The place would look absolutely packed on TV. One of the most striking scene in recent years has been the aerial shot of empty seats at any Truck, XFINITY or Cup series event. Contrary to what internet memes proclaim, no, NASCAR didn’t die with Dale Earnhardt (ratings and attendance figures through 2007 prove dramatically otherwise), but it’s not the clear-the-schedule, blow-$2,000-on-a-race-weekend-with-the-family event anymore either. Fair ticket prices, dirt-cheap concessions and a great atmosphere of being part of something new made the sea of people circling the track and watching from surrounding structures reminded me of the early 1990s, where there weren’t always 100,000 in the stands but people sat where there were seats and would stick a lawn chair there if you let them. Who wants to spend $100 and an afternoon if you’re watching it on TV and it looks like nobody is there? We need to start making this stuff look special and exciting again.


What track is going to be willing to surrender a date to Smoke and Slack, simply for the betterment of the sport? They aren’t running a charity, after all. They would have to be rewarded handsomely, and that would likely not be a tenable business model. Is there room on the schedule to jam in another date? What is the added cost of the teams for doing so? Would this start a chain reaction of retraction where XFINITY cars slowly back away from being big-track companion races with the Cup Series and start running smaller venues again like Lucas Oil Raceway or Myrtle Beach Speedway? Yes, please.


Something new and totally different would be nice, and the morbid curiosity of the unknown will attract new eyes or those old fans who swore up and down that they were done with NASCAR and were going to just stick to their local tracks (which run at completely different times) from now on. The ROVAL test at Charlotte Motor Speedway this week was a great example. Were there a lot of spins and crashes? Yes. Will it be complete mayhem for the playoffs? Absolutely! We may be at the point where NASCAR has literally exhausted all its ideas and will come full circle back to racing on dirt to get new fans interested again. Maybe after this we can try bias-ply tires again? I know, Goodyear only wants to race what it sells. And everyone with a Camry or Fusion is mounting up a new set of slicks every 30,000 miles.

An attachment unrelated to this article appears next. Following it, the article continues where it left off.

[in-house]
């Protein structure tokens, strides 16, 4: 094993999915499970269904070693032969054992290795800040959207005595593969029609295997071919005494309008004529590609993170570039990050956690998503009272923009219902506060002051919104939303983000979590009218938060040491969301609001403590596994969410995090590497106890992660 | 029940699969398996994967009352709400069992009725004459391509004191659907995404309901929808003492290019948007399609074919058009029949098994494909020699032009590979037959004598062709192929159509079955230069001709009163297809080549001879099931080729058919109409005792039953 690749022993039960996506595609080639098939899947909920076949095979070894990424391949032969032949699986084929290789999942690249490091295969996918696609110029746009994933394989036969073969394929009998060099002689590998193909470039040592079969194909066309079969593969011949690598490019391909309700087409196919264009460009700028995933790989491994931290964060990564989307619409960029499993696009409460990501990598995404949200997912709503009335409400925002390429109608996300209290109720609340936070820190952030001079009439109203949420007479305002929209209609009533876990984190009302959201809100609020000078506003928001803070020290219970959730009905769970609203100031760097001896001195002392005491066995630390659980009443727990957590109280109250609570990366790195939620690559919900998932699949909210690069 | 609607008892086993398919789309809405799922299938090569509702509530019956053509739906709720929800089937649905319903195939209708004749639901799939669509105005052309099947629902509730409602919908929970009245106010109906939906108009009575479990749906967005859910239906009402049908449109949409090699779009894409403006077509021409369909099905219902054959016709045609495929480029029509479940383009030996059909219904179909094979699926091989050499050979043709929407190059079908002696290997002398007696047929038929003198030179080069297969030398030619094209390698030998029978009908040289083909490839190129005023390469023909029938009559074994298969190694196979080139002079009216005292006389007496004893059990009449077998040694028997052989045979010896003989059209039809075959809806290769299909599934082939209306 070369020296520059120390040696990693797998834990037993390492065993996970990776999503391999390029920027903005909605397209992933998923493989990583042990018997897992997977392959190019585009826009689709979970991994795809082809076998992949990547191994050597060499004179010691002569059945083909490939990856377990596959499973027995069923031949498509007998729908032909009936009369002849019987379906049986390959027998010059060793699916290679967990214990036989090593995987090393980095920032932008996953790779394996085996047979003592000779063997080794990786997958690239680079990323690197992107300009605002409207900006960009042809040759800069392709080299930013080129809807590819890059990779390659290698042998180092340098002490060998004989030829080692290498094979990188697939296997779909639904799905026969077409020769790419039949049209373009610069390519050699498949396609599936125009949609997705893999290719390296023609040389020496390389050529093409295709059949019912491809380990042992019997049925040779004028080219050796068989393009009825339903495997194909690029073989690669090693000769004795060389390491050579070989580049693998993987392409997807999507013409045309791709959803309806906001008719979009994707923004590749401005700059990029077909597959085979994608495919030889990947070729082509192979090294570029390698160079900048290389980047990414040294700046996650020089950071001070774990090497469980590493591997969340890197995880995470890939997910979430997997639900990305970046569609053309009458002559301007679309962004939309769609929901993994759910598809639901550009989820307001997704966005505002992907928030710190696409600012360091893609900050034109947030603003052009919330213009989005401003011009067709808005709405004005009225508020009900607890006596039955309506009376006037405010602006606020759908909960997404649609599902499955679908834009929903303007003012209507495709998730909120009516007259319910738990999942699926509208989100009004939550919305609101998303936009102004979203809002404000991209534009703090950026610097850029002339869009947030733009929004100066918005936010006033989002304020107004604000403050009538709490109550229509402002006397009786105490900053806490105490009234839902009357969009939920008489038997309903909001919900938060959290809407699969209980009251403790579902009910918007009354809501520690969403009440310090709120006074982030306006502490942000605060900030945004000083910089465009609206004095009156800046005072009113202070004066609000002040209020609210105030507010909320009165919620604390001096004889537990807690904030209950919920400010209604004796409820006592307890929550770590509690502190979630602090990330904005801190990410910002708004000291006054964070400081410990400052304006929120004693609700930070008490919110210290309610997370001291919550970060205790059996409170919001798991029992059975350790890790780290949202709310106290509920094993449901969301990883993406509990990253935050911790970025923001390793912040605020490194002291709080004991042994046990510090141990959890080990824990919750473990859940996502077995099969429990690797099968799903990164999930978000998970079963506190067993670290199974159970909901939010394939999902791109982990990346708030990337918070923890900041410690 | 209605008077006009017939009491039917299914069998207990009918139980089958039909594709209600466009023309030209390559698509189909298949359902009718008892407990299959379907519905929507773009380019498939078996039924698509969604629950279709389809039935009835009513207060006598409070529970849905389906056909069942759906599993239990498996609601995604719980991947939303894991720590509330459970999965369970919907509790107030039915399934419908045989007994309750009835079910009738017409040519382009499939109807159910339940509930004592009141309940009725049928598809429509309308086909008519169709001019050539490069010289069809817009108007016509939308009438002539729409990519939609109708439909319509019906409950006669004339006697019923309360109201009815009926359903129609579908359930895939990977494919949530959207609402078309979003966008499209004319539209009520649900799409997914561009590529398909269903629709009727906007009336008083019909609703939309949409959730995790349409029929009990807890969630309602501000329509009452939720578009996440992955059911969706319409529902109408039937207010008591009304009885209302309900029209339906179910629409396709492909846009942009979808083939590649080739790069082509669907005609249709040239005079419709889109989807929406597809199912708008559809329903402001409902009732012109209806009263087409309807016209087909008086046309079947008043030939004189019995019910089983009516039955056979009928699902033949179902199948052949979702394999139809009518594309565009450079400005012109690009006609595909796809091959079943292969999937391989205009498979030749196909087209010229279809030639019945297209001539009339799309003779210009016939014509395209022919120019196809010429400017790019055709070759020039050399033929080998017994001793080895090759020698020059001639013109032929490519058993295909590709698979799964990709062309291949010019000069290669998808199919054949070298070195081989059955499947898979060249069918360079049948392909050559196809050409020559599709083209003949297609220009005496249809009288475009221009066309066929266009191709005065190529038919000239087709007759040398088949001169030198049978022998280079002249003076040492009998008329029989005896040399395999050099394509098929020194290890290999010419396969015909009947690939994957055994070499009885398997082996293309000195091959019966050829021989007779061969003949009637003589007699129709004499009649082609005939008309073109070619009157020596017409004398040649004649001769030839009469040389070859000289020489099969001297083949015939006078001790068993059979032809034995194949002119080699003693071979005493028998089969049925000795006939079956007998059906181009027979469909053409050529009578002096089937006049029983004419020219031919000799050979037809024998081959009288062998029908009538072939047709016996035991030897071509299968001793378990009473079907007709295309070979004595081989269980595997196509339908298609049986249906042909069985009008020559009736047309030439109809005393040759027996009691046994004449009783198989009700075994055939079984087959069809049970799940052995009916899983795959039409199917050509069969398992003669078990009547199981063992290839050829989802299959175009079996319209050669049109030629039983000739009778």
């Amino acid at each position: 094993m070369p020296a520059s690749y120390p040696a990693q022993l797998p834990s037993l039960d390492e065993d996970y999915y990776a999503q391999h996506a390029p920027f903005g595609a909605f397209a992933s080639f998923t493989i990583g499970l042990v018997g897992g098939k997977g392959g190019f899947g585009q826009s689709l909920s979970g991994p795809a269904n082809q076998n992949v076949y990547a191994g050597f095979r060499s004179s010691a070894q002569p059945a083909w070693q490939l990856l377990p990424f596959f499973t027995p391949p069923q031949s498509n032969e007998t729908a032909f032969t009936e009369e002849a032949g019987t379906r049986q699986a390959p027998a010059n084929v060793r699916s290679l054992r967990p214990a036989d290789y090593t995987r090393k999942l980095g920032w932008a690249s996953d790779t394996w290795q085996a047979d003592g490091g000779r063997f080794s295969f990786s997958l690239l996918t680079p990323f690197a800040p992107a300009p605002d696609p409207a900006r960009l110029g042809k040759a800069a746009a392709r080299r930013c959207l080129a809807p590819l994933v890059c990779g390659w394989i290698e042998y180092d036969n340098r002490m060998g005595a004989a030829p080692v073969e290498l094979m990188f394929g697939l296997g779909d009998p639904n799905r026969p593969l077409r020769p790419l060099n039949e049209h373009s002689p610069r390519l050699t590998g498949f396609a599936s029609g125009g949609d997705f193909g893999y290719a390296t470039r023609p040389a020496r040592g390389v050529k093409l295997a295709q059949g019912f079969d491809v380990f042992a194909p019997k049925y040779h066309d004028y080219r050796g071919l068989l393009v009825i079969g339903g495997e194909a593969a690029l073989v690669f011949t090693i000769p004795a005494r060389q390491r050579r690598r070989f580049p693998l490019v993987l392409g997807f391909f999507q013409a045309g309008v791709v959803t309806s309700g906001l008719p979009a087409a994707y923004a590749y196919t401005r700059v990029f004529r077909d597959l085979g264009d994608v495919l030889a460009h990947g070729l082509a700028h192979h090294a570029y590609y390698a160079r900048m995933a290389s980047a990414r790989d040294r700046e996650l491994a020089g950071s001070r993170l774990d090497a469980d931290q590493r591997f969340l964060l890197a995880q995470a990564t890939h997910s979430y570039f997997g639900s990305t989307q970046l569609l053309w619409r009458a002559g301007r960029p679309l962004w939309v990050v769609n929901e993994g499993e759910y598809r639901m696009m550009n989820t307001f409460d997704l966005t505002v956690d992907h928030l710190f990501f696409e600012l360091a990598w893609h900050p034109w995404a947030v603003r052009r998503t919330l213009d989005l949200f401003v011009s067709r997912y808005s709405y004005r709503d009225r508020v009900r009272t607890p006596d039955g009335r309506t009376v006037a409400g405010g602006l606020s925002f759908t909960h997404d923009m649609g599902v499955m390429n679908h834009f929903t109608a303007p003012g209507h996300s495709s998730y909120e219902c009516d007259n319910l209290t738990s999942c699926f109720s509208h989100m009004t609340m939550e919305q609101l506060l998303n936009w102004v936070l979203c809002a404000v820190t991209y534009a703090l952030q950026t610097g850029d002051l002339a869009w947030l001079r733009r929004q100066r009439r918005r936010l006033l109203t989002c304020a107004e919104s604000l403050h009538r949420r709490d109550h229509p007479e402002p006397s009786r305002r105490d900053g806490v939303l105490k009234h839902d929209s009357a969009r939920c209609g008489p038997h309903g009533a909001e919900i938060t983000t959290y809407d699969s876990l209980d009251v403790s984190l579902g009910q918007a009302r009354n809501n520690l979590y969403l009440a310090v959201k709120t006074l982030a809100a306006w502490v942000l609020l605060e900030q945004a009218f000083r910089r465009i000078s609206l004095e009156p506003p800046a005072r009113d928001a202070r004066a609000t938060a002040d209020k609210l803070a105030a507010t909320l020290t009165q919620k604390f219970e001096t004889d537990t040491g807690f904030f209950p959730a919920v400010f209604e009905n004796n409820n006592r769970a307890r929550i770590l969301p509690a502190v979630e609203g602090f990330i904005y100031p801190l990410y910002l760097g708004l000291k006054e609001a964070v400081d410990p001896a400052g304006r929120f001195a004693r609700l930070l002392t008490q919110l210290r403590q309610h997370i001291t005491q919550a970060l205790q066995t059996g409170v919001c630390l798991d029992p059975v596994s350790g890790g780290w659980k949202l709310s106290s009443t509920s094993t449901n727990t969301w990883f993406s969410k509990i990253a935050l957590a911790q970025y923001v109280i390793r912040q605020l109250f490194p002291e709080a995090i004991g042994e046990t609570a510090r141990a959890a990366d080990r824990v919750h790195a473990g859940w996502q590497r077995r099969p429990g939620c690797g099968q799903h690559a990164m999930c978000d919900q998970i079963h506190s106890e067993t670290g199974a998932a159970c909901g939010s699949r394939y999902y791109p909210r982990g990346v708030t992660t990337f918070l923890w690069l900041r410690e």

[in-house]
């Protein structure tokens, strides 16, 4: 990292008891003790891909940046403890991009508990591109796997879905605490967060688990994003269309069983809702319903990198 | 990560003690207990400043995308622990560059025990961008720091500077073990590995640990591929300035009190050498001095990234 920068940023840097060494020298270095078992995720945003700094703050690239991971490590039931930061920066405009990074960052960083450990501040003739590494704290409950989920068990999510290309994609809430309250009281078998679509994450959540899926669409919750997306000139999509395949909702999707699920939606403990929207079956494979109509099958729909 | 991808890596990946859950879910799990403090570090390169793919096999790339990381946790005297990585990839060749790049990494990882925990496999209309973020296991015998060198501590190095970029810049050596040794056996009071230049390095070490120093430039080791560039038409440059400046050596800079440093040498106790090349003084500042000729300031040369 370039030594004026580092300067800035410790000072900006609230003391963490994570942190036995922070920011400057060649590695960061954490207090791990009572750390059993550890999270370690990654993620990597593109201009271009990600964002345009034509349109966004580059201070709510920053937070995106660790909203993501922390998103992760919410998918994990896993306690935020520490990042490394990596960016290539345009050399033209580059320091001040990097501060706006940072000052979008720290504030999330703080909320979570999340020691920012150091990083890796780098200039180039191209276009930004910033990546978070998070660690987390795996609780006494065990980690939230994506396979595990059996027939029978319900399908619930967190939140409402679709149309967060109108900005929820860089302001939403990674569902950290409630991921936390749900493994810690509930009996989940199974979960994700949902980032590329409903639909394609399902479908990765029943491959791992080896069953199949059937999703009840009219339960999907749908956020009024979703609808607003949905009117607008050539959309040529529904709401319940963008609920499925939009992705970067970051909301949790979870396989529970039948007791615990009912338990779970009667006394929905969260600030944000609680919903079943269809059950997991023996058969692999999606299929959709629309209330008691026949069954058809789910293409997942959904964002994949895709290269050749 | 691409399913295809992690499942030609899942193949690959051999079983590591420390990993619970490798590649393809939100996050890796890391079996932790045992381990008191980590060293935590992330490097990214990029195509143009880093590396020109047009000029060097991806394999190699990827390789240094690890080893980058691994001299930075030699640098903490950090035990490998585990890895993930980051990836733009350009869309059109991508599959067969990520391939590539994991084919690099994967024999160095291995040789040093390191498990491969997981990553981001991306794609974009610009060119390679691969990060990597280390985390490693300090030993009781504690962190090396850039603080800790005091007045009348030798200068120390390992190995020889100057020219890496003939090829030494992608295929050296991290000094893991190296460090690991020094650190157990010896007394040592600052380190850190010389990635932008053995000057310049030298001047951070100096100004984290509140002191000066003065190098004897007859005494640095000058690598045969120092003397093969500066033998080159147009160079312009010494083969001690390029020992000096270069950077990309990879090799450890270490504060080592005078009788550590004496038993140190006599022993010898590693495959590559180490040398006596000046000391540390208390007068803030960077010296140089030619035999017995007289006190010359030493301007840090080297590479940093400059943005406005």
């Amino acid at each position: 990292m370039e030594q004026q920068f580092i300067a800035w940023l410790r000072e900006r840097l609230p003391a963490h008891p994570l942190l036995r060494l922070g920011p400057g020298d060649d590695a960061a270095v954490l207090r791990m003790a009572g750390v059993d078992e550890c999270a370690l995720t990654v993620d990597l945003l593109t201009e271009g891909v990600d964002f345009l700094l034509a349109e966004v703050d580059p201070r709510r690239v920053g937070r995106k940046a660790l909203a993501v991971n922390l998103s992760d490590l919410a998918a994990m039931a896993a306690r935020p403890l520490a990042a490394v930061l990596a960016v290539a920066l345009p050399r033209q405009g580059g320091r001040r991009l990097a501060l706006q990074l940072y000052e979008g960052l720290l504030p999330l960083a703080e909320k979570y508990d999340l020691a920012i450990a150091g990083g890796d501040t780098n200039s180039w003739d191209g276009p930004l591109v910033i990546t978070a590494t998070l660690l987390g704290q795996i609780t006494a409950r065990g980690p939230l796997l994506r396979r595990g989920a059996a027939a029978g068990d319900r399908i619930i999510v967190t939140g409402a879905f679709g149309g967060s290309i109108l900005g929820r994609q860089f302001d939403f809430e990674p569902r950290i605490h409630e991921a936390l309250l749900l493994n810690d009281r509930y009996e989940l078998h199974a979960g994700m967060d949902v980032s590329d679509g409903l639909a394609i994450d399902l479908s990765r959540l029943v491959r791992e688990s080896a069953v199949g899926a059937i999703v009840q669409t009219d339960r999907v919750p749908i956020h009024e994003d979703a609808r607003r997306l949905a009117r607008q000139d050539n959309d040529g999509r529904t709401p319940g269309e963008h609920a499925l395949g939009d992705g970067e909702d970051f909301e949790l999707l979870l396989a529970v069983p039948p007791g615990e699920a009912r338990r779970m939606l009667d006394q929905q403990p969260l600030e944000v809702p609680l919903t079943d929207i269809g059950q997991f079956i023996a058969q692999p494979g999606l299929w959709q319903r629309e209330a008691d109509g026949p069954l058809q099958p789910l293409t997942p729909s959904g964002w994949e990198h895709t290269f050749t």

Does NASCAR run the risk of looking too desperate? Are we just swinging at the fences anytime a vocal voice in the series says the want something to happen and the mob rule drives decisions? Or are we at a point where the sport has nothing left to lose? Lowe’s and 5-Hour Energy are exiting after this season (with eight championships between them), with premier series sponsor Monster Energy out in 2019. You can only have so many stages, brackets and seats painted like spectator’s shirts before you’re out of ways to create the illusion that all is well. Will such a pendulum swing start to spook other sponsors, or is it the shot in the arm and a dose of reality of where we are that the sport so desperately needs?

Final Analysis:

I’m in, let’s do it. Consolidate some track dates, wheel in some temporary seating and get this thing going. If more people still aren’t going to watch, then to hell with them too. We might as well at least enjoy it while we can.

About the author

Vito is one of the longest-tenured writers at Frontstretch, joining the staff in 2007. With his column Voice of Vito (monthly, Fridays) he’s a contributor to several other outlets, including Athlon Sports and Popular Speed in addition to making radio appearances. He forever has a soft-spot in his heart for old Mopars and presumably oil-soaked cardboard in his garage.